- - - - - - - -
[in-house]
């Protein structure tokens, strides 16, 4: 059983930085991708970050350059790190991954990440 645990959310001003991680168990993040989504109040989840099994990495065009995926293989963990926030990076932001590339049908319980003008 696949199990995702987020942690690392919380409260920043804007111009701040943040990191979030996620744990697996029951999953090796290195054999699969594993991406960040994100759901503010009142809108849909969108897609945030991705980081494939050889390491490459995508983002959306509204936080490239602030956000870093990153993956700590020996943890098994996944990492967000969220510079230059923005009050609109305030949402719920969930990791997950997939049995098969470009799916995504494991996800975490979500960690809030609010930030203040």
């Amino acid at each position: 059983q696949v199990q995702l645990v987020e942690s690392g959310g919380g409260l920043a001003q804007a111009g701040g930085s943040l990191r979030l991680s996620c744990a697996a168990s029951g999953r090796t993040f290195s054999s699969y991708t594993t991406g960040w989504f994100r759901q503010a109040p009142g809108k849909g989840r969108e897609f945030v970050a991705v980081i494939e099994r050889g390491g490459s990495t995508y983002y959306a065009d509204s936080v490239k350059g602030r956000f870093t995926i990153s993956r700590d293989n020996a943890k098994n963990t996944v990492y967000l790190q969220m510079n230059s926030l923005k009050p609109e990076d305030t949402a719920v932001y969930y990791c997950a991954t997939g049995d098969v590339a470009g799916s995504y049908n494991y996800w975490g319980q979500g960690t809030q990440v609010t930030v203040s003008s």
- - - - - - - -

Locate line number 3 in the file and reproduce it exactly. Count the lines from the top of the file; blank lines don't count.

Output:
């Amino acid at each position: 059983q696949v199990q995702l645990v987020e942690s690392g959310g919380g409260l920043a001003q804007a111009g701040g930085s943040l990191r979030l991680s996620c744990a697996a168990s029951g999953r090796t993040f290195s054999s699969y991708t594993t991406g960040w989504f994100r759901q503010a109040p009142g809108k849909g989840r969108e897609f945030v970050a991705v980081i494939e099994r050889g390491g490459s990495t995508y983002y959306a065009d509204s936080v490239k350059g602030r956000f870093t995926i990153s993956r700590d293989n020996a943890k098994n963990t996944v990492y967000l790190q969220m510079n230059s926030l923005k009050p609109e990076d305030t949402a719920v932001y969930y990791c997950a991954t997939g049995d098969v590339a470009g799916s995504y049908n494991y996800w975490g319980q979500g960690t809030q990440v609010t930030v203040s003008s």